But by far the most searching and scorching of Lyndsay’s satires is, of course, the long and elaborate drama entitled Ane Pleasant Satyre of the Thrie Estaitis in commendatioun of Vertew and Vituperatioun of Vyce. Our information on the early history of the drama in Scotland is very scanty; but the lack of information does not imply a lack of plays. The absence of reference to morality and mystery plays in the High Treasurer’s accounts may be explained by the fact that they were, primarily, popular amusements. On the other hand, such information as we possess regarding morality plays in Scotland in the fifteenth and sixteenth centuries seems to suggest that, while their character was analogous rather to the morality play of France than to that of England, they were a very common diversion. Adjoining the principal towns were playfields with elevations forming a kind of amphitheatre. The earliest play of which we have mention is one entitled The Halyblude, which was acted on the Windmill hill at Aberdeen, in 1445; and there is also mention of two others having been acted there in later years. More definite is the reference by Knox to “a play againis the Papists” by friar Kyllour, performed before James V at Stirling, on Good Friday morning, 1535. “Diverse comedies and tragedies,” by John Wedderburn, wherein “he nipped the abuses and superstitions of the time,” were, also, played at Dundee, in 1540, among them The History of Dionysius the Tyrant, in the form of a comedy which was acted in the playfields. Neither Knox nor Calderwood conveys the slightest impression that performances of extended plays were uncommon; but they had no reason for alluding to other plays than those used for satirising the ecclesiastics. Later, in 1568, there is mention of a play by Robert Sempill, performed before the Lord Regent, and, a few years afterwards, Knox was present at the performance of a play, by John Davidson, one of the regents of St. Andrews university, in which was represented the capture of Edinburgh Castle—then held for queen Mary—and the execution in effigy of its defenders. Further, an act of the kirk in 1575, for the censorship of “comedies, tragedies and other profane plays,” is a sufficient indication of the popularity of the diversion. Nevertheless, Lyndsay’s Pleasant Satyre is the only surviving example of a sixteenth century Scottish play, though an anonymous play entitled Philotus was published in 1603, and there is an early graphic fragment—probably by Dunbar—in the Bannatyne MS., entitled The Interlude of the Droichis Part of the Play.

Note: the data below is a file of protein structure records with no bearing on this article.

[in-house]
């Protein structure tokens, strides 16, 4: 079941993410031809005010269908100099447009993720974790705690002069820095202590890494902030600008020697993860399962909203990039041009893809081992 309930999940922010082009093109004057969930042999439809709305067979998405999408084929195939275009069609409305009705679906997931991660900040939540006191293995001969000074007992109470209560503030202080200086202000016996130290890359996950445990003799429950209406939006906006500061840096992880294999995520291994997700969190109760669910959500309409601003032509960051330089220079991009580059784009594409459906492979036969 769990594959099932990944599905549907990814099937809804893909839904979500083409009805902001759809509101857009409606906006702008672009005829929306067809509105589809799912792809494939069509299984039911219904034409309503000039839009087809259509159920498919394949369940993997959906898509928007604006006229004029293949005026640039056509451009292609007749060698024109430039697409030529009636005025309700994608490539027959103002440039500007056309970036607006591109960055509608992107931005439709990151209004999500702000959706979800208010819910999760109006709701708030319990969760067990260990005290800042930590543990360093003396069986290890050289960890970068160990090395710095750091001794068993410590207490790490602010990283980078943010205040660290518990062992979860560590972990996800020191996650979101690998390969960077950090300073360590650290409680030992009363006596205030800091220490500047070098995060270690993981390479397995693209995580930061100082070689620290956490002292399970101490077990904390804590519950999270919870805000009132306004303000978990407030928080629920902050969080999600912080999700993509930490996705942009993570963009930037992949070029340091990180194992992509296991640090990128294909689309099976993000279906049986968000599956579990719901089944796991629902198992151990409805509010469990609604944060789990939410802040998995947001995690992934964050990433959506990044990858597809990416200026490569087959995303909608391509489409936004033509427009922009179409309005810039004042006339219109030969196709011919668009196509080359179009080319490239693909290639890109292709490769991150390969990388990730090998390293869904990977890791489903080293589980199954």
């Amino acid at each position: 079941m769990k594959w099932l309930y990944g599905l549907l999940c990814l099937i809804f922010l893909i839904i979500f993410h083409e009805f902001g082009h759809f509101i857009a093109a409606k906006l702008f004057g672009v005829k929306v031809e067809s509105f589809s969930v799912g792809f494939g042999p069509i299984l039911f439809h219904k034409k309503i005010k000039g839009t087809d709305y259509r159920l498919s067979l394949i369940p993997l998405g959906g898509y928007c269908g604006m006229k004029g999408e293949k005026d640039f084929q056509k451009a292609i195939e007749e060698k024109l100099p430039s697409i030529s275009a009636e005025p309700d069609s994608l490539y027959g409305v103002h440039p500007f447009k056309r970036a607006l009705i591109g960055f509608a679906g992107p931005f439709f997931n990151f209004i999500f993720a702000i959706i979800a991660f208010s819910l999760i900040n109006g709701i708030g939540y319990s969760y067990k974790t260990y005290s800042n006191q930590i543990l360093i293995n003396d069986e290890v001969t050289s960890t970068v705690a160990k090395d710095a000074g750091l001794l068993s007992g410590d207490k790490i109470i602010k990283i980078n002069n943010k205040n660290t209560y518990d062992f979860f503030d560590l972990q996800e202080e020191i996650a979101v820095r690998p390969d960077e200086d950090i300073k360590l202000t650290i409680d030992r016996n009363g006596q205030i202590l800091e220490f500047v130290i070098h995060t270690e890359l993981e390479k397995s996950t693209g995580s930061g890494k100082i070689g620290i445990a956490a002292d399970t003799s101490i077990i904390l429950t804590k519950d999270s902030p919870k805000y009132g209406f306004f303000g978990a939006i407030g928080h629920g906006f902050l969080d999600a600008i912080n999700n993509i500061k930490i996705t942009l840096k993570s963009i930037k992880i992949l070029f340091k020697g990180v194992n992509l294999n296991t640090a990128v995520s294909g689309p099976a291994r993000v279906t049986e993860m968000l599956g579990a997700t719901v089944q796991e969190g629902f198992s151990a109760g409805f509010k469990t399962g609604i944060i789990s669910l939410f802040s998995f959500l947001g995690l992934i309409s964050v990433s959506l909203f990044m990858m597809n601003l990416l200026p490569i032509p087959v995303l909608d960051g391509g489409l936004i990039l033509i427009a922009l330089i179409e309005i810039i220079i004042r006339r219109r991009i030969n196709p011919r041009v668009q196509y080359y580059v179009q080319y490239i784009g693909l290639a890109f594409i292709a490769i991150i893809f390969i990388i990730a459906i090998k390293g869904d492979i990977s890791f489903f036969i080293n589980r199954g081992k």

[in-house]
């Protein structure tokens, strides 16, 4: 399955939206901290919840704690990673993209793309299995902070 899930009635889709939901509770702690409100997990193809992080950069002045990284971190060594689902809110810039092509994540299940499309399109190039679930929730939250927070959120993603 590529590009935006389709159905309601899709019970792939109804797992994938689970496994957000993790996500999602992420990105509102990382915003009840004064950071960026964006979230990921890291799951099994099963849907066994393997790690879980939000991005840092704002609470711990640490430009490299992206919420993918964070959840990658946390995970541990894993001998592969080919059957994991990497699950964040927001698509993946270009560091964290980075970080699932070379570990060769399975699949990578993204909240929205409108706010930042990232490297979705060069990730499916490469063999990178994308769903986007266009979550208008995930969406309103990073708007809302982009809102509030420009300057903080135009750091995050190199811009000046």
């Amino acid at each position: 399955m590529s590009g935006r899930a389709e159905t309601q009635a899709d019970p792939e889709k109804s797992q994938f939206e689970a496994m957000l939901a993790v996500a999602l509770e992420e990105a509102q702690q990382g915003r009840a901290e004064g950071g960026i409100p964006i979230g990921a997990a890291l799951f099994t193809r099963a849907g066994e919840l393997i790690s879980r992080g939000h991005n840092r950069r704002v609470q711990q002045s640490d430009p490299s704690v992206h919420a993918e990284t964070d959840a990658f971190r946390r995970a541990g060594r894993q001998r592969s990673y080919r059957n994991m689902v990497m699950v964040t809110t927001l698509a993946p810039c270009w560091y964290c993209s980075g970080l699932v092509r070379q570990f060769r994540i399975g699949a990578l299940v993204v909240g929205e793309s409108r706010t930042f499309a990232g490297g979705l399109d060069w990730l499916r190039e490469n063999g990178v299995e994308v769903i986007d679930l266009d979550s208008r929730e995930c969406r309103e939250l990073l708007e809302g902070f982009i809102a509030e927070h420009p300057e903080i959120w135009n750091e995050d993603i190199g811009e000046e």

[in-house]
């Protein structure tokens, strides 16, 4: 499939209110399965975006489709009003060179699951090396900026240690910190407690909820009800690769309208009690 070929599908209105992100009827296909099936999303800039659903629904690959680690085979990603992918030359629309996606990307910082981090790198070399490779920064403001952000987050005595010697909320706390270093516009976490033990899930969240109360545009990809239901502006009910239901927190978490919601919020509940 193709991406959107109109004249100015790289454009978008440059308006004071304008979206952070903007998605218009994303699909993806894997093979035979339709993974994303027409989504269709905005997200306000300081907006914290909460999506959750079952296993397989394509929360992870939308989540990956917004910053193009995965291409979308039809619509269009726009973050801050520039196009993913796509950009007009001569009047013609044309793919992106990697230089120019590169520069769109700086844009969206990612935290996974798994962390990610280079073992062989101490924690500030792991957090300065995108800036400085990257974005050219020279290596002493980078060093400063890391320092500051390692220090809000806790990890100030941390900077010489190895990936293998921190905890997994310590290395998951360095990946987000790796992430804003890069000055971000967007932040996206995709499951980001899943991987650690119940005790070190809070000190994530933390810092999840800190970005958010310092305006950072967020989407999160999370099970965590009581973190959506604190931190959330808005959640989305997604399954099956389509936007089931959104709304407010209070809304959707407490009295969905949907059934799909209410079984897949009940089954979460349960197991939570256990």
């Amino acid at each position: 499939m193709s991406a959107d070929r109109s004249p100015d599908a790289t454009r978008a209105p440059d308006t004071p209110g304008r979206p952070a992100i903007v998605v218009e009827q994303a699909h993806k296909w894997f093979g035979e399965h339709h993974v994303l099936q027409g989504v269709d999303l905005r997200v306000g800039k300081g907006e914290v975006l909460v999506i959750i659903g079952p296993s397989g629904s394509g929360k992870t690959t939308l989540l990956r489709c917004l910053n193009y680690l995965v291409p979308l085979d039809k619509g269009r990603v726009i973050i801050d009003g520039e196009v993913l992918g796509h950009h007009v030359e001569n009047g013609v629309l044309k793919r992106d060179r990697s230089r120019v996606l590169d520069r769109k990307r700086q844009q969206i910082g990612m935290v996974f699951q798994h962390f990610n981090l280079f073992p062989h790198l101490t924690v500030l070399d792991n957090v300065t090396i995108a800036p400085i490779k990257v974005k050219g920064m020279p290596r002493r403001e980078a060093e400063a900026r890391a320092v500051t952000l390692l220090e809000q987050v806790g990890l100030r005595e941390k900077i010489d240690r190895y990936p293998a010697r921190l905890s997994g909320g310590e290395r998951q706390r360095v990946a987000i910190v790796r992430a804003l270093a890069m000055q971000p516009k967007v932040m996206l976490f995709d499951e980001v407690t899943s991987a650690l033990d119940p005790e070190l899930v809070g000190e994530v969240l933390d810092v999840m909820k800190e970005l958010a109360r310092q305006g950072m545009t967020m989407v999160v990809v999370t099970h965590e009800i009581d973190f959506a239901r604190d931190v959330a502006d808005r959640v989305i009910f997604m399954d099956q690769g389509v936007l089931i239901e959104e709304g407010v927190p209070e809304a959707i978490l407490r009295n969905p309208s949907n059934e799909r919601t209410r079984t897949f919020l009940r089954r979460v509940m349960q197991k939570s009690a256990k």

In his official capacity of Lyon King of Arms, Lyndsay, doubtless, acquired considerable dramatic experience, for he had the general superintendence of the pageantry and diversions on the occasion of royal fêtes, and, probably, devised the farces, masques and mummeries. Indeed, there is evidence that, at an earlier period of his life, he was accustomed to act in such entertainments or in more elaborate plays. Ane Pleasant Satyre is not the work of a dramatic novice. It is specially notable for its dramatic quality: it manifests a fine instinct for telling dramatic situations and dramatic contrasts and a complete comprehension of the method both of impressing and tickling a popular audience. In construction, in variety of dramatic interest, in vividness of presentation, in keenness of satire, in liveliness of wit—though the liveliness is apt to degenerate into grossness—and in what is termed stage “business,” it is immensely superior to any contemporary English play. The nearest approach to it in dramatic development is Bale’s King John, which is of later date—probably about 1548. Lyndsay’s play was performed before James V at Linlithgow in 1540, and it may have been performed elsewhere at an earlier date. It was performed, at some unknown date, at Cupar-Fife, and, in 1554, at Greenside (at the foot of the Calton hill), Edinburgh. Not improbably, it was written at the instance of the king, who, about the same time, was encouraging Buchanan to satirise the Franciscans. Henry Charteris, the first publisher of Lyndsay’s Works, could attribute Lyndsay’s escape from persecution only to the special intervention and mercy of heaven; but it is to be remembered that Lyndsay did not, like Buchanan, direct his attacks against any special religious order, that he enjoyed the intimate friendship of the king and, it may be, of Mary of Lorraine as well, and that he was not a preacher, nor even a full-blown reformer. He was neither Calvinist nor puritan, and was less interested in disputes about doctrines and forms of church polity than in the social and political well-being of the people.